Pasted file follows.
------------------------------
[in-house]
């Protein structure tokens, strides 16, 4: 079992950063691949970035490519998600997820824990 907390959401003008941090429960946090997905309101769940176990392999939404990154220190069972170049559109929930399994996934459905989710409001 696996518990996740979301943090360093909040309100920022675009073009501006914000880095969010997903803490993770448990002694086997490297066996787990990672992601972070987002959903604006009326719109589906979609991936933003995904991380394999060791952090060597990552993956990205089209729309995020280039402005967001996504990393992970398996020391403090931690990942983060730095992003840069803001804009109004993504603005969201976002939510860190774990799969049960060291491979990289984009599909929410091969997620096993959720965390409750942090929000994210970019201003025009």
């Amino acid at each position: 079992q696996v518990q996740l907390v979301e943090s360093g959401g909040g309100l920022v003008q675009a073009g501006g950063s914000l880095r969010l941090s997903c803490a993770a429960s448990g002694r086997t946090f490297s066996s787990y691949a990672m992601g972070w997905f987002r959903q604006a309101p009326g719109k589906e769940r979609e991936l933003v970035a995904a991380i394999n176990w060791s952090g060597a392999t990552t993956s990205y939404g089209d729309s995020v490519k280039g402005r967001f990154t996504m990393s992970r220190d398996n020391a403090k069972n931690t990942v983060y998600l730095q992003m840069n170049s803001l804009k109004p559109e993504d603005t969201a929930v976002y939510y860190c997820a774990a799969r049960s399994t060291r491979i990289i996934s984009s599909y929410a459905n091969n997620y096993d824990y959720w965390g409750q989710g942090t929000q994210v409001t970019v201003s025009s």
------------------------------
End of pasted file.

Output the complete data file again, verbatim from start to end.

[in-house]
């Protein structure tokens, strides 16, 4: 079992950063691949970035490519998600997820824990 907390959401003008941090429960946090997905309101769940176990392999939404990154220190069972170049559109929930399994996934459905989710409001 696996518990996740979301943090360093909040309100920022675009073009501006914000880095969010997903803490993770448990002694086997490297066996787990990672992601972070987002959903604006009326719109589906979609991936933003995904991380394999060791952090060597990552993956990205089209729309995020280039402005967001996504990393992970398996020391403090931690990942983060730095992003840069803001804009109004993504603005969201976002939510860190774990799969049960060291491979990289984009599909929410091969997620096993959720965390409750942090929000994210970019201003025009």
């Amino acid at each position: 079992q696996v518990q996740l907390v979301e943090s360093g959401g909040g309100l920022v003008q675009a073009g501006g950063s914000l880095r969010l941090s997903c803490a993770a429960s448990g002694r086997t946090f490297s066996s787990y691949a990672m992601g972070w997905f987002r959903q604006a309101p009326g719109k589906e769940r979609e991936l933003v970035a995904a991380i394999n176990w060791s952090g060597a392999t990552t993956s990205y939404g089209d729309s995020v490519k280039g402005r967001f990154t996504m990393s992970r220190d398996n020391a403090k069972n931690t990942v983060y998600l730095q992003m840069n170049s803001l804009k109004p559109e993504d603005t969201a929930v976002y939510y860190c997820a774990a799969r049960s399994t060291r491979i990289i996934s984009s599909y929410a459905n091969n997620y096993d824990y959720w965390g409750q989710g942090t929000q994210v409001t970019v201003s025009s």